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7 Best Buttermilk Substitutes – Dairy and Non-Dairy Alternatives

Written by the YesChef staff

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Edward Lee
Teaches his Korean-American Cuisine
Buttermilk is a popular ingredient in both sweet and savory recipes due to its creamy, slightly tangy flavor. However, milk can’t be used as a substitute in recipes that call for buttermilk because regular dairy milk and buttermilk are too different. Fortunately, there are a number of easy homemade buttermilk substitutes with ingredients you might already have in your refrigerator. They include both dairy alternatives as well as dairy free milk substitutions such as soy milk, oat milk, and almond milk.
Edward Lee
Teaches his Korean-American Cuisine

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What is Buttermilk?

Buttermilk is a fermented dairy beverage made from cow’s milk. Modern buttermilk, which you can either drink by itself or bake with in your home recipes, is pasteurized and homogenized milk that has been cultured. The fermentation process gives buttermilk its unique creamy consistency, its taste, and helps add beneficial bacteria, enzymes, and probiotics to the buttermilk. Probiotics are beneficial bacteria that help maintain a healthy balance of microorganisms in your digestive system – and buttermilk contains lots of them.

In fact, there are two main types of buttermilk. There is the cultured, store-bought buttermilk, made from pasteurized low-fat or skim milk that has been inoculated with a lactic acid culture that creates a mildly sour, tangy flavor. Then there is traditional buttermilk, an old-fashioned method of making buttermilk, which is a by-product of the butter-making process and is made from the liquid that remains after churning cream into butter. Traditional buttermilk is thick, sour, and tangy. In the United States, the kind of buttermilk you will find at your local grocery store, however, is cultured buttermilk, as traditional buttermilk can generally be bought only through local dairy farmers.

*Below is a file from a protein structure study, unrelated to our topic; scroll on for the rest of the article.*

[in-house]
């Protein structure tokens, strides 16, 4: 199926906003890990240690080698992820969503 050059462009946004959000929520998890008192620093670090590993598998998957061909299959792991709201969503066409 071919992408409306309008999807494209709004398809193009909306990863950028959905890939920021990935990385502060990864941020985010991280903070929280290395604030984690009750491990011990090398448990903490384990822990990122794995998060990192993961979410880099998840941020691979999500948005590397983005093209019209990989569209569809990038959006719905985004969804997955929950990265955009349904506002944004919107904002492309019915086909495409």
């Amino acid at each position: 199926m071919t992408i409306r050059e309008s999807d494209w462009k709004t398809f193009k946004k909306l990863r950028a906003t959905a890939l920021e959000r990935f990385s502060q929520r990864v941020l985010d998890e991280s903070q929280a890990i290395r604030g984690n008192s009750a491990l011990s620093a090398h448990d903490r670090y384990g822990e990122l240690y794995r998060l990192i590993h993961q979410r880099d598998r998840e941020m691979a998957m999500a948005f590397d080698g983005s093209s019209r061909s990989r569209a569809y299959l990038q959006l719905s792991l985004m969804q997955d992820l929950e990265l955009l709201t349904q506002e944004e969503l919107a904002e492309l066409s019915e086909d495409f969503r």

Common Dishes with Buttermilk

Buttermilk is used in a variety of dishes, such as in baking recipes for pancakes, waffles, biscuits, cakes, muffins, and scones. It appears in recipes for various dressings, sauces, and marinades for meats like pork and chicken and all sorts of vegetables. And it can be used to make all kinds of foods, from creamy, flavorful ice cream to crispy and delicious fried chicken.

In a YesChef lesson on his special recipe for Shallow-Fry Fried Chicken, chef Edward Lee explains why he uses buttermilk to make his fried chicken. The reason is that buttermilk contains an acidity to it which helps tenderize and break down his chicken while also adding some flavor. Which begs the question: If you aren’t going to use buttermilk for your fried chicken recipe or whatever dish it is you are cooking, then what can you use instead? And why can’t you just use plain milk?

How are Milk and Buttermilk Different?